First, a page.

Of the track, Lost Horizons said: “I don’t think there was ever a second I wasn’t going to find a song for Marissa to sing on the new lp. SO much cool stuff came out of our last collaborations on Ojalá, indeed I think we ended up recording four songs from the original idea of doing one! Marissa is a really great & generous collaborator as she really throws herself in deep, and commits to it fully. That is a rare and beautiful gift and Richie and I appreciate it enormously.  It was a beast of a track to mix I’ll be honest, and that had nothing to do with Marissa’s vocals, in fact they were a breeze to mix.  But the initial music that Richie and I improvised in our basement studio in Brighton was a bit messy and we didn’t use a click or anything to keep tempo so fixing anything later was a lost cause, but it is such a cool piece that i loved creating (i think i put 4 maybe 5 bass parts on with my old trusty Fender VI string bass guitar!) that even when it’s kinda falling apart during that instrumental section near the end, i still love it. It probably sounds like it took half an hour to mix but the truth is it took weeks of starting it, scrapping it, starting over, scrapping it, etc. And yes, i fully intend to ask Marissa to contribute to our next one too.”

Marissa Nadler adds: “It was a dream to collaborate with Simon and Ritchie for Lost Horizons again. Marie is an aquatic reverie about this title character entering different dimensions. Maybe we’re all feeling a little submerged, watching the time. This stream of consciousness song came from listening to the track that Simon sent, and birthed this hypnagogic hallucination of a story.” 

Early praise for Lost Horizons’ In Quiet Moments

“Second album from super-duo contains multitudes… With the knowing retro-etherealism of Every Beat That Passed (featuring Swedish vocalist Kavi Kwai) or Cordelia’s new age tides controlled by John Grant, In Quiet Moments opens out its own space to wander, a many-moods piece for complicated times.” MOJO – 4 stars ****

“Lost Horizons triumph on second album In Quiet Moments… There’s some textbook ethereal elegance but also much restless energy and joy… Guest vocalists include everyone from John Grant to Porridge Radio.” PROG

“Grand music, lushly orchestrated and beautifully arranged… a terrific sounding album and above all else a wonderful spotlight on amazing voices.” Brooklyn Vegan

“In Quiet Moments is a well-crafted set of lush, cinematic pop and rock with lyrics revolving around death and rebirth” KEXP

Marissa Nadler announces Autumn EU tour

Today, Marissa Nadler is pleased to announce her upcoming EU tour for September 2019. To celebrate the announcement Nadler has shared an entrancing TOUTPARTOUT session version of ‘Poison’, filmed and performed in the Pacification Room of Ghent City Hall. Watch the video now and see full dates listed below…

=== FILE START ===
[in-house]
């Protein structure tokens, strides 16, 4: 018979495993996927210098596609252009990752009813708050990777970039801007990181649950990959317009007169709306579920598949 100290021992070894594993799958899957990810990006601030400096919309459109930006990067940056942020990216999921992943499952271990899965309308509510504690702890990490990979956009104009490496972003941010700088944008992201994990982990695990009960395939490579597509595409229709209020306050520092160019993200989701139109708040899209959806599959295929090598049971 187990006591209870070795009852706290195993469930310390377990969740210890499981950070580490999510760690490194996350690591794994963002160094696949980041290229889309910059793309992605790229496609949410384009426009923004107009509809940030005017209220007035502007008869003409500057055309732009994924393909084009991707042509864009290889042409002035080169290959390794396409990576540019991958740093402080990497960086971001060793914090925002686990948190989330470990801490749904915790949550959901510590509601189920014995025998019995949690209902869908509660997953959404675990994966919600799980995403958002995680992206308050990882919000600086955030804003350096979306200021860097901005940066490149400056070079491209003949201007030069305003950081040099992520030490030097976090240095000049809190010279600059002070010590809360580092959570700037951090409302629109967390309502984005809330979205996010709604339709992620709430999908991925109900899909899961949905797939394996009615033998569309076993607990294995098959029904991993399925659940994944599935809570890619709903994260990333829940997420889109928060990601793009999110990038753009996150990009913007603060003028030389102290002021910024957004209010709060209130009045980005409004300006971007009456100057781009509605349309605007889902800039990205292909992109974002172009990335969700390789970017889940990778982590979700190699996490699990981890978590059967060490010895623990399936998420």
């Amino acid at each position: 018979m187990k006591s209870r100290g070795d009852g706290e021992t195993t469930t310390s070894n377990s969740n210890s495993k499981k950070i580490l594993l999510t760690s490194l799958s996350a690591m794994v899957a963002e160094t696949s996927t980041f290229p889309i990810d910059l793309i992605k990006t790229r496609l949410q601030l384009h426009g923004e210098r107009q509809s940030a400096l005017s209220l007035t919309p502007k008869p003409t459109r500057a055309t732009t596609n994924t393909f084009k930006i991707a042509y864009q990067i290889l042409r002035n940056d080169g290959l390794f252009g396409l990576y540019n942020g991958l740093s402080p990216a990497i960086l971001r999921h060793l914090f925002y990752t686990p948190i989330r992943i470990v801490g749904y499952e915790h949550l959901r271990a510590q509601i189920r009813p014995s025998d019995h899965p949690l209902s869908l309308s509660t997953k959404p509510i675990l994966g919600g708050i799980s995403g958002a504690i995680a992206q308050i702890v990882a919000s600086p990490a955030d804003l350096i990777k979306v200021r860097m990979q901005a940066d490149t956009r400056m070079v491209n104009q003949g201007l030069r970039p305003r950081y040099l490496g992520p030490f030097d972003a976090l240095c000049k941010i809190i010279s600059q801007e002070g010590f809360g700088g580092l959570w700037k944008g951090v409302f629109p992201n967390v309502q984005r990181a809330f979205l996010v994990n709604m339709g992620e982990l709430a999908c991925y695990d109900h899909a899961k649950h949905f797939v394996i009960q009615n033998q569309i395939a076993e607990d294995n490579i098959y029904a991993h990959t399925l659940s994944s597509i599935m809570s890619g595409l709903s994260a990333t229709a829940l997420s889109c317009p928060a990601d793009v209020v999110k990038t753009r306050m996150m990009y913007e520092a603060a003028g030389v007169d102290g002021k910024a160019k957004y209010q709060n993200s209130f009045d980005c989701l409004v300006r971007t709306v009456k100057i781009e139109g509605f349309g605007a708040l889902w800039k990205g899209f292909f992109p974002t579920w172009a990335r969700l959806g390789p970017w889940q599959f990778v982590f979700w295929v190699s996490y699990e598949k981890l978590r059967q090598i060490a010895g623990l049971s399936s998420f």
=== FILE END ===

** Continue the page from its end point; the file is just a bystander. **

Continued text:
14th September – Leffinge – Leffingeleuren

17th September – Luzern – Neubad

18th September – Bologna – Locomotiv

19th September – Rome – Monk

20th September – Milan – Ohibò

21st September – Zagreb – Mochvara

22nd September – Budapest – A38

24th September – Bucharest – Control Club

27th September – Vienna – Waves

28th September – Leipzig – UT Connewitz

30th September – Copenhagen – Vega

1st October – Aarhus – TAPE

Critical acclaim for For My Crimes, out now on Bella Union:

“The Boston singer–songwriter is at her most powerful yet… With a new strength to her songs, Nadler’s force has never seemed greater.” Q Magazine – 4 Stars ****

“Brooding, intimate songs about long nights of the soul, but with a thoughtfulness and lightness of touch that makes the album a calm, reassuring listen.” The Times – 4 Stars ****

“Beautifully eerie… She’s caught the openness of spirit of her early albums and added a gorgeously gothic undertow – there’s a stately beauty to songs like I Can’t Listen To Gene Clark Anymore, or the devastating intimacy of Interlocking, that’s hard–won.” Uncut – 8/10

“A record that glimmers in all it’s tenebrous ambience… A master–class in Southern Gothic.” Record Collector – 4 Stars ****

“Variously evoking the Cowboy Junkies and 4AD’s 90’s country–goths Tarnation, For My Crimes’ brooding, melancholic songs burn with tangible ardour.” MOJO

“Her best album yet… The ability to detail the minutiae of relationships with detached but recognisable emotion has distinguished the Boston–based musician over her 15–year career.” Rock’n’Reel – 5 Stars *****

“Spellbinding… For My Crimes feels inherently like a chronicle of fading love, but it’s also a potent expression of femininity.” Long Live Vinyl – 8/10

“Her melodies are captivating and her craft comes through strongly… Despite its lyrical themes of romantic suffocation and nostalgia, For My Crimes is steady and unwavering.” The WIRE